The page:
[Date Prev][Date Next][Thread Prev][Thread Next][Date Index][Thread Index]
Re: [f-cpu] calling conventions
> > 15 registers on the whole right for the passages of the parameters?
> 13 for the
> > donnee 1 for the stack of parameters and 1 for the number of
> Right, although I had something different in mind when I proposed the
> calling conventions: r1-r13 should hold the first 13 parameters,
> r14/r15 length and pointer of *the rest of them*, not all of them as
> the manual states.
The problem in that case is for function like printf and scanf, it complicated
a lot the call convention.
If you want we can say that we only transfert the parameter after the 13th,
into the stack, but we reserved the needed place, so that printf/scanf first
start to save them into the stack and we didn't do any stupid transfert.
It can be a solution to solve our problem with a best result.
> > After read this section I have made a small script for scann all my
> source file
> > and see the average number of parameter used and I obtained
> approximately 3
> > parameters (a little more or a little less according to the languages)
> what I
> > want to say that there is ten unused register in each functions.
> As I mentioned here before, a function is free to use the unused
> parameter registers as local (unsaved) temporary registers.
Right, I forget this mention in the manual, I will fixe that.
> > What I propose has the place : first an observation, as well the
> > caller function as the function to call know at the compile time the number
> > of parameters.
> Not true. In some languages, there are functions taking a variable
> number of arguments - which is of course unknown when the function is
And we can add the problem of the unprototyped function.
> > That is to say N the number of parameters:
> > * if n inferior to 13
> > r1 : number of parameters
> > r2-r(n+1) : parameters
> > r(n+2)-r31 : temporari registers
> That was in fact my proposal.
But we always have the problem of the unknow prototype and the variable
number of argument.
What about my proposition ?
> > * Si n est superieur a 13
> > r1 : number of parameters
> > r2-r14 : parameters
> > r15 : pointer over the parameters list
> > r16-r31 : temporari registers
> Whether you put the first 13 args in r1-r13 or in r2-r14 doesn't make
> much of a difference. The advantage of using r1-r13 is that functions
> with fixed and variable argument lists remain call-compatible (which
> they won't be if we follow your proposal).
> We could drop the `number of arguments' argument completely:
> r1-r14 -> first 14 arguments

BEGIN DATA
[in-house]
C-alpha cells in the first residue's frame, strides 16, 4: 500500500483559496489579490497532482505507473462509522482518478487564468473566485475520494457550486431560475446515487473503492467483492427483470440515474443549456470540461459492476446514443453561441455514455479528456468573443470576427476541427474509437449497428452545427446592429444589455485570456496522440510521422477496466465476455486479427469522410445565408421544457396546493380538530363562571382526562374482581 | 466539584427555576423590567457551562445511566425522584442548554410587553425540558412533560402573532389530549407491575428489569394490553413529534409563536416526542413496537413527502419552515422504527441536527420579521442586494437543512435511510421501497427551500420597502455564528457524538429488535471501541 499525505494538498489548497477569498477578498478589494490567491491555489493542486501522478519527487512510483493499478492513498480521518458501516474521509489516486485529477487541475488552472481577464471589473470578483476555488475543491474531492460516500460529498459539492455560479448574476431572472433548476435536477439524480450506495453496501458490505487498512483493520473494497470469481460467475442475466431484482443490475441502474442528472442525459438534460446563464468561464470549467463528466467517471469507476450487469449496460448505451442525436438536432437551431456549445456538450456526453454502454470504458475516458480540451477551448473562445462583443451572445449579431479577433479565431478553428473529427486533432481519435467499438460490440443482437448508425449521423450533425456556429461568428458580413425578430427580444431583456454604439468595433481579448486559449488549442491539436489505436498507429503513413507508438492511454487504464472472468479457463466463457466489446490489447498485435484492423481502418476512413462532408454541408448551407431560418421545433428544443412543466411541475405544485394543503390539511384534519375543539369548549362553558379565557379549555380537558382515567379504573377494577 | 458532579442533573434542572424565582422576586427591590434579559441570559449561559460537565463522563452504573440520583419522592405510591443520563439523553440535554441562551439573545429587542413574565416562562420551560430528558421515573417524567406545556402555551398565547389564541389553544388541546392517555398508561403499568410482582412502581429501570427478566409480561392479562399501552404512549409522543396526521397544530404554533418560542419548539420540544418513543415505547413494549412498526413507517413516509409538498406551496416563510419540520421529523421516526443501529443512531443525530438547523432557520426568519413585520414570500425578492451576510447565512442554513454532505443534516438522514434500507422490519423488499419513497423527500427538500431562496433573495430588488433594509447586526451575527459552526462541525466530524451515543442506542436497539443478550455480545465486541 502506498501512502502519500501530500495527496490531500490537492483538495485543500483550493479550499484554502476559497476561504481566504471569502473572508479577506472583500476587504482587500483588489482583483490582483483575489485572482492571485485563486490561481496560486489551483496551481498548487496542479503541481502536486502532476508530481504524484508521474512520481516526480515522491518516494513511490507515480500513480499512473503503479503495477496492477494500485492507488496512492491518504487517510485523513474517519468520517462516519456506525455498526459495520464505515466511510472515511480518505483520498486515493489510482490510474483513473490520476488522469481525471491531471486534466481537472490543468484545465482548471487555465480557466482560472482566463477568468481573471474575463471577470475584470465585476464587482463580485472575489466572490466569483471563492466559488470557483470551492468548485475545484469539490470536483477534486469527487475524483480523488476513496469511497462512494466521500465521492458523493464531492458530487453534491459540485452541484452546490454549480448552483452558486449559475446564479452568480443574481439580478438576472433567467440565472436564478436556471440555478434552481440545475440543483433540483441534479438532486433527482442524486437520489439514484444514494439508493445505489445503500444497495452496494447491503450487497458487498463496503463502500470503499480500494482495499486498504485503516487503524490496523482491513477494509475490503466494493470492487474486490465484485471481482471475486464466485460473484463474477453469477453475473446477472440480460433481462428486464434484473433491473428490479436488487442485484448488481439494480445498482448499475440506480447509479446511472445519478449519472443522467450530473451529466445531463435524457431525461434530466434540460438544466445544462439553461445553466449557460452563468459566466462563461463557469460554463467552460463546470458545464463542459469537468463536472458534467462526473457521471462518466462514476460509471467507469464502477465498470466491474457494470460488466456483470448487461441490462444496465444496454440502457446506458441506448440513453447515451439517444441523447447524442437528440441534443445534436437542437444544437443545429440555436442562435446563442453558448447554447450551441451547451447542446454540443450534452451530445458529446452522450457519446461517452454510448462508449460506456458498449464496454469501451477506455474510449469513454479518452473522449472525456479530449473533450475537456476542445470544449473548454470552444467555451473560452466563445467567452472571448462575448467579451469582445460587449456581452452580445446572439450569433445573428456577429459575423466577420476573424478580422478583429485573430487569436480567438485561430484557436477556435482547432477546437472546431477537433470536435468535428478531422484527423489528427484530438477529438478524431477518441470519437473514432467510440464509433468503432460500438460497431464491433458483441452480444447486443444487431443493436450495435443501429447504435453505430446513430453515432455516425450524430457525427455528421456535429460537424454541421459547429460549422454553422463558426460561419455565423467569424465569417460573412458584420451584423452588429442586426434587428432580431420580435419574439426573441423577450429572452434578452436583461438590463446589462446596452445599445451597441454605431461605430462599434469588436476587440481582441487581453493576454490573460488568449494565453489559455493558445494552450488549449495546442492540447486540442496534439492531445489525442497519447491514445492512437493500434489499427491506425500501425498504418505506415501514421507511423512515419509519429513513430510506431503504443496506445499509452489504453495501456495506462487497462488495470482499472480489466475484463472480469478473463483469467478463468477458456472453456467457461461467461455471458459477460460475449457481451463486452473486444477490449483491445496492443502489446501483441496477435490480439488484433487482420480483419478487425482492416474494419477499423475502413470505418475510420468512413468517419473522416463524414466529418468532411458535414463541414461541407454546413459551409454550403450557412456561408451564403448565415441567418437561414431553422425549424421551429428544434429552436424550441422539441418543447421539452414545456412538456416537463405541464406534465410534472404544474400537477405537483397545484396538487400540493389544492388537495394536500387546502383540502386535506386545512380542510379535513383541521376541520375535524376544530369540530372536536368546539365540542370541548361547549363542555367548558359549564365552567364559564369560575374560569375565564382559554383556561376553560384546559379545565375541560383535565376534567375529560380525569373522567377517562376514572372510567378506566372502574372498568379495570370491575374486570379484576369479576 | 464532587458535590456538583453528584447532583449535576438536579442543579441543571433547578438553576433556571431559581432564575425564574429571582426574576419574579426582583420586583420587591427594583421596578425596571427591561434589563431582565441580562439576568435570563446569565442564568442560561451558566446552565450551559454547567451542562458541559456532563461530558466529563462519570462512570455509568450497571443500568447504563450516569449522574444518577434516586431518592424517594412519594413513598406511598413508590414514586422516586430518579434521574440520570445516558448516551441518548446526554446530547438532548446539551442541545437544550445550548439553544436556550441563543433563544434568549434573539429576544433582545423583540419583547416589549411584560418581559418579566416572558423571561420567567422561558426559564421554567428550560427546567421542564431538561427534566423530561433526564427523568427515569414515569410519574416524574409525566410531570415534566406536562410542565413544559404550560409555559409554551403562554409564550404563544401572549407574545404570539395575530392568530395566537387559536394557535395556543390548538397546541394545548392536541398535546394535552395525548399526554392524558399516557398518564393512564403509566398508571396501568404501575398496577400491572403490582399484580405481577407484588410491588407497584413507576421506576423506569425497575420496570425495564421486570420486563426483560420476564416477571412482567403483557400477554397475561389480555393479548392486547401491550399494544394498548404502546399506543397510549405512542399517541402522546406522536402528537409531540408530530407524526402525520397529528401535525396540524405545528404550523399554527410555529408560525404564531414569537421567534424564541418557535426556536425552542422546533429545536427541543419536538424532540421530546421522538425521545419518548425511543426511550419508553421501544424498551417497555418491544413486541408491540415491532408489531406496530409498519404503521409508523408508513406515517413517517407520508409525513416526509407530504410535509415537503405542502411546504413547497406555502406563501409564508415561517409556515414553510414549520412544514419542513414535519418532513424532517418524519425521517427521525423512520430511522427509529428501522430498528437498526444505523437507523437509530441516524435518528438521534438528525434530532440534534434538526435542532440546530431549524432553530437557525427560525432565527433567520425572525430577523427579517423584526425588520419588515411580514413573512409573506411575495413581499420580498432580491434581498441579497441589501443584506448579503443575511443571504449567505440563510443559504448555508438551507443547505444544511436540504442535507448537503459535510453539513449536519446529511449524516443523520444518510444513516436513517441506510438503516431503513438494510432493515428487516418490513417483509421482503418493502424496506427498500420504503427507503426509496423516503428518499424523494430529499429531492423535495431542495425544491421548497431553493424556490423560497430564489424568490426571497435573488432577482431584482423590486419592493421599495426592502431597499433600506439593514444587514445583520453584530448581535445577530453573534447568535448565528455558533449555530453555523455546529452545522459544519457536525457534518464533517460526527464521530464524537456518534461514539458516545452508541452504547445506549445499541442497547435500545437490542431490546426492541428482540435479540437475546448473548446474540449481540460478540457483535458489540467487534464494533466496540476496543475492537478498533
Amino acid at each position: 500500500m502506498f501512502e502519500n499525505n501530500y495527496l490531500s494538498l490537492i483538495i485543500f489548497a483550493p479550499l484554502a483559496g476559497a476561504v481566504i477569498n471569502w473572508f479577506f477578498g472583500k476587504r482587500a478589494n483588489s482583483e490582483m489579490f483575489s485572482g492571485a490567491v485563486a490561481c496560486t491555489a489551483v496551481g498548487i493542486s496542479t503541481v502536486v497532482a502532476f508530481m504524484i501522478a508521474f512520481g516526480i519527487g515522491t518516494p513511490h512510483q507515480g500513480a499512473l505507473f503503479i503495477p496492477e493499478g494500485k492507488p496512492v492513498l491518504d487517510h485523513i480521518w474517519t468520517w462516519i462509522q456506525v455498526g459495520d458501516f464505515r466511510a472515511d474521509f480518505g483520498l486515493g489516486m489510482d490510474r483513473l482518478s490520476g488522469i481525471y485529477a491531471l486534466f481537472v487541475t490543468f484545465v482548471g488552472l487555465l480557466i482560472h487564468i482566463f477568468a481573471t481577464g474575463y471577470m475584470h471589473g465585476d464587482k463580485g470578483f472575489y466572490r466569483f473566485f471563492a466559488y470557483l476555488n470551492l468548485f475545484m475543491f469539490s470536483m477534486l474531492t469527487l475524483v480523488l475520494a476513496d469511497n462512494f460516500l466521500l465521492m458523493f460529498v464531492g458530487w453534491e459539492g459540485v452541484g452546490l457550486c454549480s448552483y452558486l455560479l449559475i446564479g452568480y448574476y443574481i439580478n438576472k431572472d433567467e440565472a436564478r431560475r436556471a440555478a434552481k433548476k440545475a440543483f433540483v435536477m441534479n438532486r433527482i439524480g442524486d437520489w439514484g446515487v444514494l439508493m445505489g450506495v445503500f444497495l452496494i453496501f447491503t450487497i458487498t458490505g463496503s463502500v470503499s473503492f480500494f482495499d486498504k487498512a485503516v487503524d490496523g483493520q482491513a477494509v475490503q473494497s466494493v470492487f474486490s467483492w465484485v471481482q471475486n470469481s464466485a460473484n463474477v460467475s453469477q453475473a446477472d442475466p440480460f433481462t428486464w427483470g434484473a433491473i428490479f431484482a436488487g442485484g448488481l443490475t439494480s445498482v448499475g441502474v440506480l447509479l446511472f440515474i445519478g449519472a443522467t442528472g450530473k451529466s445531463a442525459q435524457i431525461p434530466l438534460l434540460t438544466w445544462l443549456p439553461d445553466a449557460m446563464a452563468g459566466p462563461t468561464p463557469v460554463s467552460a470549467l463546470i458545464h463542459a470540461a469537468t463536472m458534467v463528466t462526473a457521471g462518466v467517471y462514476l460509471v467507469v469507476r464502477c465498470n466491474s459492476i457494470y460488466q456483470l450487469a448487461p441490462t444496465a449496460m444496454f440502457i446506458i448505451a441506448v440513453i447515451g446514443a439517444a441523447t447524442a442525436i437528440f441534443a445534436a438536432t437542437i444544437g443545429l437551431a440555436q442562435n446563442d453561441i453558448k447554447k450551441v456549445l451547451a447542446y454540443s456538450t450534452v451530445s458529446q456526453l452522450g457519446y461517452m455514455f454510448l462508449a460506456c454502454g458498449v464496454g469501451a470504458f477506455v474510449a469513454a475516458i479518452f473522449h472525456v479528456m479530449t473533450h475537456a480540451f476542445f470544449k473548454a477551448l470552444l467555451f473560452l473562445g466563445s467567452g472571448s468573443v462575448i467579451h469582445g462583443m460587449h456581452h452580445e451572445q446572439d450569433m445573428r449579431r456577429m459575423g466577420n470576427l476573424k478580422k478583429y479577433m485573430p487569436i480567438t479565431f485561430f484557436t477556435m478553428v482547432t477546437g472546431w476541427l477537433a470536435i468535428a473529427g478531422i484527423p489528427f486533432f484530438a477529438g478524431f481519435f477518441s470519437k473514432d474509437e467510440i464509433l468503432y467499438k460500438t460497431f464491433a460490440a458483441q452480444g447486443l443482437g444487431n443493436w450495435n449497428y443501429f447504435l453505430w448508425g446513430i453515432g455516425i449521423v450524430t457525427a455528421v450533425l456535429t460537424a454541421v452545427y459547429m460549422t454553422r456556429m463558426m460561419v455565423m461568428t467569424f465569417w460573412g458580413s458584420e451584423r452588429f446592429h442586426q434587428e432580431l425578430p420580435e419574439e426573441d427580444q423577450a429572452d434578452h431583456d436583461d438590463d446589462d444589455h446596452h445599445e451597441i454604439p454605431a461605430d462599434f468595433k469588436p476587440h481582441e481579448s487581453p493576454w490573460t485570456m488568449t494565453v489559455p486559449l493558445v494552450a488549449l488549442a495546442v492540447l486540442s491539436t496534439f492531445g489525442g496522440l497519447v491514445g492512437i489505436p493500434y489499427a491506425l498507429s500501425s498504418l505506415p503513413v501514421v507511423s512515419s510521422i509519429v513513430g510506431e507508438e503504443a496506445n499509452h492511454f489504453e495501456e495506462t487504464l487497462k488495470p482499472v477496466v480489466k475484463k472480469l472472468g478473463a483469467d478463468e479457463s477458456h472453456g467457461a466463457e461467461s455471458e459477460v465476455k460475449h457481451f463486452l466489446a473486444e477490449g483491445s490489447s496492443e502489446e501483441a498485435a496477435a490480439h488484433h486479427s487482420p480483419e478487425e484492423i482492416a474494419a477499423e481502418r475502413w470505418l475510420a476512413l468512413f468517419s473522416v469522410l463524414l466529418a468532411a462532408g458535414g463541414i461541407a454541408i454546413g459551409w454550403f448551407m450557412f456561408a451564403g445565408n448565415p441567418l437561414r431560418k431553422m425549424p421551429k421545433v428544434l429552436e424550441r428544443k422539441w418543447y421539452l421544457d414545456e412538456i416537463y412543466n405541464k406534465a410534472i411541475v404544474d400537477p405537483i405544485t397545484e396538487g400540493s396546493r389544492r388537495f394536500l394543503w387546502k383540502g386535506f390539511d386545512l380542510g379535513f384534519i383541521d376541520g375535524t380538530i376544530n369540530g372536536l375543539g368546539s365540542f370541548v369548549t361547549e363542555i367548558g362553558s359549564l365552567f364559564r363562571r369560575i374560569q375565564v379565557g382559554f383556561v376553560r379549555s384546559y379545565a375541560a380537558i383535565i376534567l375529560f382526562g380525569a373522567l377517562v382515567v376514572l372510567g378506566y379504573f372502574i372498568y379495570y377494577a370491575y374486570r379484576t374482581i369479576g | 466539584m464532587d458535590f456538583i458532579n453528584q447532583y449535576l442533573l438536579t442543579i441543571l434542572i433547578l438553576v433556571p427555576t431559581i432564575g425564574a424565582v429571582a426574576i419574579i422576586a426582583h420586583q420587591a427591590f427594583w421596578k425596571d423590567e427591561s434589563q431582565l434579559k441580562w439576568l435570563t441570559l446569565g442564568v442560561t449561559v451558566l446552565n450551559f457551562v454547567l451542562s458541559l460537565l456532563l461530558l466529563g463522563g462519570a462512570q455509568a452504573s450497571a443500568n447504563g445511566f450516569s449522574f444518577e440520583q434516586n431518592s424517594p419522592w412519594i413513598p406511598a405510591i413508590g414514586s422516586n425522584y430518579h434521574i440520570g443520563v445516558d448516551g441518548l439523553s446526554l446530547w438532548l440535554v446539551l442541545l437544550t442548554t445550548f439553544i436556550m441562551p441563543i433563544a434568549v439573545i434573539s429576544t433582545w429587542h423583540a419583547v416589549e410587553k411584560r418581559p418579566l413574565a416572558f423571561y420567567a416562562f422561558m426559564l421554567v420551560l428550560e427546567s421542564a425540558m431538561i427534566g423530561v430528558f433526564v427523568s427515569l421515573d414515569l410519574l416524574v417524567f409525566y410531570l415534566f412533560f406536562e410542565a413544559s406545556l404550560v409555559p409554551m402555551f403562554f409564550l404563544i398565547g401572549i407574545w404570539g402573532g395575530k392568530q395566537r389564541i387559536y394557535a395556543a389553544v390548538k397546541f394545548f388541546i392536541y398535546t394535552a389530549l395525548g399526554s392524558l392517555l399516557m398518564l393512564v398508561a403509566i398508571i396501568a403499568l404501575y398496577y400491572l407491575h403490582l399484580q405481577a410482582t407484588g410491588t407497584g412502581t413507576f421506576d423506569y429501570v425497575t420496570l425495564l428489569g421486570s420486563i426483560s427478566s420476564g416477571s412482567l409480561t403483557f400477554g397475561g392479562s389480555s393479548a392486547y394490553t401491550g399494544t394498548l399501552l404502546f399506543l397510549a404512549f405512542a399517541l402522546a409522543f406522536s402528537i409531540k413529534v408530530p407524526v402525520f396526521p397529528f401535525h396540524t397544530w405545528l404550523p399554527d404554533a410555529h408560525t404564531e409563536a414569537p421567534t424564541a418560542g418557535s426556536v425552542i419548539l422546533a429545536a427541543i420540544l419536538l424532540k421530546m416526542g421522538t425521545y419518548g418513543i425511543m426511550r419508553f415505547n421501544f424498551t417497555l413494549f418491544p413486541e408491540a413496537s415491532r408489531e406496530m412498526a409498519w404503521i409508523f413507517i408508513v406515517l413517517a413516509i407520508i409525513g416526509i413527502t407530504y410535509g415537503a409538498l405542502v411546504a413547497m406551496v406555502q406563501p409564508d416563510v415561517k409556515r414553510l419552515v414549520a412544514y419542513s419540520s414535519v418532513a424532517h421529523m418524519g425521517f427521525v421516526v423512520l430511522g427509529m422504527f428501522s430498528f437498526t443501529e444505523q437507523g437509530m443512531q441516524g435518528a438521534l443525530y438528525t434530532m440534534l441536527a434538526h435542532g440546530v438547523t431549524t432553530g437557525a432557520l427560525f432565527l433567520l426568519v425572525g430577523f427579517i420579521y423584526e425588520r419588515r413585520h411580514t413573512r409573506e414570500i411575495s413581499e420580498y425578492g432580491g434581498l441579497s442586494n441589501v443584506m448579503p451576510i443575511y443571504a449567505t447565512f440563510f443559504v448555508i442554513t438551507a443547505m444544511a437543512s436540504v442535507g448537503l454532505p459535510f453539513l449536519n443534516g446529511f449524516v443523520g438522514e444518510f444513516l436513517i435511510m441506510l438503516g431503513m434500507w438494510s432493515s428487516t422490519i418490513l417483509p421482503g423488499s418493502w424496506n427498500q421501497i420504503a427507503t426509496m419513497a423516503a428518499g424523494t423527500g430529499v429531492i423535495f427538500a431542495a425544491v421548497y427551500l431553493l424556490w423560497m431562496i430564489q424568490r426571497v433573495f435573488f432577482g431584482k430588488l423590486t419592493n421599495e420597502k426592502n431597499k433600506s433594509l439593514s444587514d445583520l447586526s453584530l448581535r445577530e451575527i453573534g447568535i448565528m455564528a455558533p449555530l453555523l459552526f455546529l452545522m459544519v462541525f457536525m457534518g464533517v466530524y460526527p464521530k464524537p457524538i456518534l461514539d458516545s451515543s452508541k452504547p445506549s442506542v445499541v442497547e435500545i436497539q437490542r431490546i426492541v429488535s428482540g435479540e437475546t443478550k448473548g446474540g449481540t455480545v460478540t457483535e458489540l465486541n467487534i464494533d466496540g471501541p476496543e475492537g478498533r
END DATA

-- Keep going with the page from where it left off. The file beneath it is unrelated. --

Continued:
> r15 -> pointer to additional arguments
> In most languages there's no need to pass the *number* of arguments
> (unless it's checked at runtime, e.g. in Lisp or Scheme - but those
> languages need different calling conventions anyway). But if we have
> to do so, r1 is a logical choice (that is, the function has a `hidden'
> or `0th' argument).
I think that r1 is a good choice too.
> > In the case of more than 13 parameters I don't know if it is useful to put
> > all the parameters in the list pointed by r15. Indeed to have all the
> > parameters lists some in very practical, for the function such as [printf]
> > in C or [format] in Pascal, but I am not sure time to gain in these function
> > is a superior than time wasted to put in memory parameters which are
> > already in the registers.
> You're right again (and the manual is wrong wrt. this point).
You must at least give enough space to store them in case of you need
a var_args. So you need space, but not always to save them.
> BTW: The border between `caller-saved' and `global' registers was at
> r48 in my proposal, not r60. I intentionally left some global
> registers unassigned, for use by applications (and even the current
> assignments for r60-r63 can be debated - e.g. if a language doesn't
> need stack or frame pointers). That is, the assignment should be:
> r0 = always zero
> r1 = function return value, and also
> r1-r14 = function arguments (call-clobbered)
> r15 = pointer to additional function arguments (call-clobbered)
> r16-r31 = temporary registers (call-clobbered)
> r32-r47 = local registers (saved by callee)
> r48-r63 = global registers (shared by all functions)
> with the following assignments for C- and Pascal-style languages (but
> not necessarily others):
> r60 = function return address
> r61 = global pointer
> r62 = frame pointer
> r63 = stack pointer
> Note that r48-r63 are *not* callee-saved as the manual states. A
> function *must not* expect them to be unchanged across function calls (but
> *may* save/restore them on entry/exit and use them like the callee-saved
> registers r32-r47 if it doesn't need the global values). Analogously,
> a function *may* use r1-r15 as temporary registers if there aren't so
> many arguments (or it doesn't need them).
I really think that 12 registers for undefined use and not save it's a lot.
And I really don't see where or in which language you can use them. If you
absolutly want to use not callee-saved register for storing undefined register
why not, but perhaps only 5 and not 15 (I think that we have in a normal
function more callee-saved register than not calle-saved registers, so we need
more space for them, and reserving some area for a not defined-perhaps-in-future
can cause a loose of efficiency).
To unsubscribe, send an e-mail to email@example.com with
unsubscribe f-cpu in the body. http://f-cpu.seul.org/